While Microsoft does not directly harvest or mine raw materials like tin, tantalum, tungsten, gold and cobalt, we use them in our devices. Various reports have highlighted concerns over the social and environmental impacts of cobalt mining, including child labor and unsafe working conditions. Microsoft is committed to driving change and accountability in the mineral supply chain through robust supplier due diligence. For example, with cobalt, we work directly with our battery suppliers to gather smelter information from their sub-tier suppliers. We have continued to hone our survey and data collection processes. Our active battery cell suppliers have identified 19 confirmed cobalt smelters located in China, Finland, South Korea and Russia.

Partnerships for change

On-the-ground engagement is a critical enabling step toward responsible sourcing. In FY20, Microsoft partnered with Pact, an international NGO with a long history of promoting responsible sourcing. This year Pact focused on promoting opportunities for women through literacy training and micro-banking program opportunities to empower women to lift themselves out of poverty. Pact’s award-winning WORTH program brings women and older girls together in groups of 20 to 25 to save money, access credit and help start small businesses. Microsoft also actively supports the Initiative for Responsible Mining Assurance (IRMA) and has a leadership role on IRMA’s board of directors. Due to the Covid-19 crisis, auditing and verification of mine performance became increasingly more challenging. Microsoft partnered with IRMA to enable remote sensing and monitoring technologies to enhance mine assurance programs and ensure proper due diligence of mine performance.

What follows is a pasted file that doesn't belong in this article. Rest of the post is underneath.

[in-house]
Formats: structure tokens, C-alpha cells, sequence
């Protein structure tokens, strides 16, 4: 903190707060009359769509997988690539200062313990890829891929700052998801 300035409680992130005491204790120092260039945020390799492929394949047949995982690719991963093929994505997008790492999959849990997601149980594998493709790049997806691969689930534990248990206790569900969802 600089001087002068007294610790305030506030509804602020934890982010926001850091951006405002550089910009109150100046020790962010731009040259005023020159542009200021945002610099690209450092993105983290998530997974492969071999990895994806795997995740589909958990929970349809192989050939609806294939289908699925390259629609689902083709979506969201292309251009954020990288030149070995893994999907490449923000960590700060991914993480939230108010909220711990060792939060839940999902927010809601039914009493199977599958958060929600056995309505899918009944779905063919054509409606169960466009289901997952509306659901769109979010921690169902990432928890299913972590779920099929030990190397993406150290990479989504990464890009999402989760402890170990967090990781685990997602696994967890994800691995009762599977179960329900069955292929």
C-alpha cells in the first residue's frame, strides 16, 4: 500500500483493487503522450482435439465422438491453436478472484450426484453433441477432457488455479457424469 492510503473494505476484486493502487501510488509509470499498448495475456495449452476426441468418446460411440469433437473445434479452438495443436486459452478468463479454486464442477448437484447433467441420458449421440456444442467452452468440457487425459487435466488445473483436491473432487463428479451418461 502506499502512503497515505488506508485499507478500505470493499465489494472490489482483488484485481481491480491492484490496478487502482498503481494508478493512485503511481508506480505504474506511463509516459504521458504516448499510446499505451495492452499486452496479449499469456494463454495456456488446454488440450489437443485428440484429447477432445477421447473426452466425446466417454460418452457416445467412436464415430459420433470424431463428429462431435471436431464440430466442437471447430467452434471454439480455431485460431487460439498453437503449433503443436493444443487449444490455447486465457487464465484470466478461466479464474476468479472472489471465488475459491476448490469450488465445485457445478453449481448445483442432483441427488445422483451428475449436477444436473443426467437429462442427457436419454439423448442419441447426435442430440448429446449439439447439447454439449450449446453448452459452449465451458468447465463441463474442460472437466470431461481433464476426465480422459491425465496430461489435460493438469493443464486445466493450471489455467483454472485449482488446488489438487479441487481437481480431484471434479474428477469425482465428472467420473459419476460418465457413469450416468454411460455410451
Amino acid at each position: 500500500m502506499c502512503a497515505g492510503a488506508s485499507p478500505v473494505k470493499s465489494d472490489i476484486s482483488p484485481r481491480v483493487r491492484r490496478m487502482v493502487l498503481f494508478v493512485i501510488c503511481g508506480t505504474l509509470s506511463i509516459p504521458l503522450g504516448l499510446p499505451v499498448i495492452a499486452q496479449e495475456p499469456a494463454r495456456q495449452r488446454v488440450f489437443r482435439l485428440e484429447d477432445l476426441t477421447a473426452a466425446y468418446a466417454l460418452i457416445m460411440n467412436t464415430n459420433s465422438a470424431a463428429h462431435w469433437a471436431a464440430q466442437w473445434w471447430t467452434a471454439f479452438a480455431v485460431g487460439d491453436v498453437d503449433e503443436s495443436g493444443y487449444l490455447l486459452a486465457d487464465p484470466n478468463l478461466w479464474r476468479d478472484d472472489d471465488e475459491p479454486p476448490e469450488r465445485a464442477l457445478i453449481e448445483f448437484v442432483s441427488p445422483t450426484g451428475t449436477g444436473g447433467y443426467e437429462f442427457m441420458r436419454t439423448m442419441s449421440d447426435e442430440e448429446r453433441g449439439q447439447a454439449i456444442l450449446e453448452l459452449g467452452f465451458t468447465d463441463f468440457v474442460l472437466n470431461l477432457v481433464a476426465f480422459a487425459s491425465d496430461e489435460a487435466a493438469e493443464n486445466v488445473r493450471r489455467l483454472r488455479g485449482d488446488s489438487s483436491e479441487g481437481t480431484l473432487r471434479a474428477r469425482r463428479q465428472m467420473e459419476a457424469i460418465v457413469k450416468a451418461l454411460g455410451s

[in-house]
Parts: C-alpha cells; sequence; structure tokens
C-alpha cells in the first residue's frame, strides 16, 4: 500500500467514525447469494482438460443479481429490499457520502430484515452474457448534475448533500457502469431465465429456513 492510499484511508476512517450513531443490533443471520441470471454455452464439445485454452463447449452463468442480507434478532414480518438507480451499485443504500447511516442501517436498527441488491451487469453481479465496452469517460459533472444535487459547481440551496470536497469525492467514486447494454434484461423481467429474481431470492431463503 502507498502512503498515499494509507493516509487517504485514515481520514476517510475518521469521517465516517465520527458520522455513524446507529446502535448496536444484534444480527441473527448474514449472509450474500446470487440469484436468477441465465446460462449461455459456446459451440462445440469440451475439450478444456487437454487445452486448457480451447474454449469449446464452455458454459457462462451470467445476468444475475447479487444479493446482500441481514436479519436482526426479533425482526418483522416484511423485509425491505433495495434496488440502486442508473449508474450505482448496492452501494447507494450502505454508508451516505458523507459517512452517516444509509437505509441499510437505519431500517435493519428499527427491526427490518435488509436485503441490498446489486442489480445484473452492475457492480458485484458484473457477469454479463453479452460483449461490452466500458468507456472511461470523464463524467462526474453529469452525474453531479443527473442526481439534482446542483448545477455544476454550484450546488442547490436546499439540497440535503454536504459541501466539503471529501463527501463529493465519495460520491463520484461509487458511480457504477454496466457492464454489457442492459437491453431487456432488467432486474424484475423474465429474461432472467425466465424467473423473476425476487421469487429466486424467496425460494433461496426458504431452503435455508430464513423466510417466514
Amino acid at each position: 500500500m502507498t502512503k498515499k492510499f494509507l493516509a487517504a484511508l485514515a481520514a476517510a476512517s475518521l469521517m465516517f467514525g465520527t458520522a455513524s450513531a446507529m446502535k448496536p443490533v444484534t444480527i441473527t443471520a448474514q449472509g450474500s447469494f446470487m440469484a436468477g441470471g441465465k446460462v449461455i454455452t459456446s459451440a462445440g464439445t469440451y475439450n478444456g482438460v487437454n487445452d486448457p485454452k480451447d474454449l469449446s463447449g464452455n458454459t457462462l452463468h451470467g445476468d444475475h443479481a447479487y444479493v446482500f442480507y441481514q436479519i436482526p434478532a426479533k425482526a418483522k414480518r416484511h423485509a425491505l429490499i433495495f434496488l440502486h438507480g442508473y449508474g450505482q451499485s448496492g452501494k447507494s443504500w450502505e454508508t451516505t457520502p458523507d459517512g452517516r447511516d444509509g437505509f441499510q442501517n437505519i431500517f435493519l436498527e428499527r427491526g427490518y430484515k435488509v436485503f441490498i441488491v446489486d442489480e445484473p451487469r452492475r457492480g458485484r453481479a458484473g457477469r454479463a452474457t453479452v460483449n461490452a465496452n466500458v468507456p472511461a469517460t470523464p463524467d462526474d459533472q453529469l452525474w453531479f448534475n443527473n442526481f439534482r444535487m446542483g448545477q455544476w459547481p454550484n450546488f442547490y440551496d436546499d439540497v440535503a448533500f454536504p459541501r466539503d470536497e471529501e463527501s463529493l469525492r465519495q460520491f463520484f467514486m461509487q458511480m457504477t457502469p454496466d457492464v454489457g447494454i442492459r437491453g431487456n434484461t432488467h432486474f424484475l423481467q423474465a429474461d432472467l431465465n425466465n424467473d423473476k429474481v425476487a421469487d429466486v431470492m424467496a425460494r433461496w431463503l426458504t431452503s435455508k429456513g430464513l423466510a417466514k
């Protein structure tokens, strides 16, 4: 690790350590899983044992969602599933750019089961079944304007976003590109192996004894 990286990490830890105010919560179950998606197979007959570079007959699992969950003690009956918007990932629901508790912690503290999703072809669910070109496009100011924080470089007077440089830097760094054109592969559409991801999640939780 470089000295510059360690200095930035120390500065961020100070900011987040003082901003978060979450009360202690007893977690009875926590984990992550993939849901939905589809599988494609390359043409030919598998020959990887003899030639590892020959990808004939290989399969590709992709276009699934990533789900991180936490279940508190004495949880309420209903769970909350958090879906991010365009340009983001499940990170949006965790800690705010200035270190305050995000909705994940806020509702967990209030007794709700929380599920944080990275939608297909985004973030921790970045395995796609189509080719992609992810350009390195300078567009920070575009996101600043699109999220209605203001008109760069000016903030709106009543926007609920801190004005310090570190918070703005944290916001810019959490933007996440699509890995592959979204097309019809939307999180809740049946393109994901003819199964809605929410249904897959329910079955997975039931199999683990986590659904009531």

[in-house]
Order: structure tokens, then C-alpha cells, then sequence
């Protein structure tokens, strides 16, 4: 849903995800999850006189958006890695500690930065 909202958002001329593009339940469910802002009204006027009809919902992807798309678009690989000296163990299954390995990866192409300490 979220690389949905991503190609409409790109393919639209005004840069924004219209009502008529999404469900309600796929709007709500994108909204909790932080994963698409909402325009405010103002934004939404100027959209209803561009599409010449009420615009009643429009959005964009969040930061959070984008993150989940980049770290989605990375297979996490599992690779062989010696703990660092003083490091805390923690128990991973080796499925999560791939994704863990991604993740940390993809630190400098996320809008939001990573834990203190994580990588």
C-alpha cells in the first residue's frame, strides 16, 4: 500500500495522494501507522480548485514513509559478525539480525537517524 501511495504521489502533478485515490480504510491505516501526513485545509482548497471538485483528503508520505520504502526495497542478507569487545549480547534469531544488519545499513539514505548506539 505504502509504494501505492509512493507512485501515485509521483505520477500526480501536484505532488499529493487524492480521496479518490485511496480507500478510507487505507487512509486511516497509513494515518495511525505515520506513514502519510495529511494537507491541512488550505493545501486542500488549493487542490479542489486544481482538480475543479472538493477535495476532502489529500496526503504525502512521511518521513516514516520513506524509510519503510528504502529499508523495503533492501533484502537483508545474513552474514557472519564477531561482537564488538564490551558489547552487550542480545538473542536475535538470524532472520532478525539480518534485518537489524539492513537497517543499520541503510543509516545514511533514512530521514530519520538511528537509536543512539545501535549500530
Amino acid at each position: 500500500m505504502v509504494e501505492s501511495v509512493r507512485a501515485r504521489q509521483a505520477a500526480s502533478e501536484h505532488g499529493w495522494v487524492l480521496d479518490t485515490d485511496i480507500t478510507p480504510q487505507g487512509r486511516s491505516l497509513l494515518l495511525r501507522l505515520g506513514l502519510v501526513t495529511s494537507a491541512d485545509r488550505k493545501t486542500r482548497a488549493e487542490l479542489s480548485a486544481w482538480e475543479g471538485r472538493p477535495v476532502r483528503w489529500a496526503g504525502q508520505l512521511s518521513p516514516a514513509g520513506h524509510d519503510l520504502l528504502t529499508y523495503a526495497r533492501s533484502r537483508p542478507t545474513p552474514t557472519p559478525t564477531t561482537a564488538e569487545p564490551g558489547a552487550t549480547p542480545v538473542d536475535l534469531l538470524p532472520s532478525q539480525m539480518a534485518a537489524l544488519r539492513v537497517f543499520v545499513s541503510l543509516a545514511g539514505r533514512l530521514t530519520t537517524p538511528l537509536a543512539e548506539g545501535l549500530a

The road ahead

We know this is just the start of our sustainability journey and that there are more challenges ahead. With each new challenge we will learn and adapt. We will always take on each new sustainability challenge with the same core values of integrity, accountability and respect. We look forward to sharing more about our progress and also hearing from you. Please get in touch with us if you have any questions or comments on our report at: [email protected].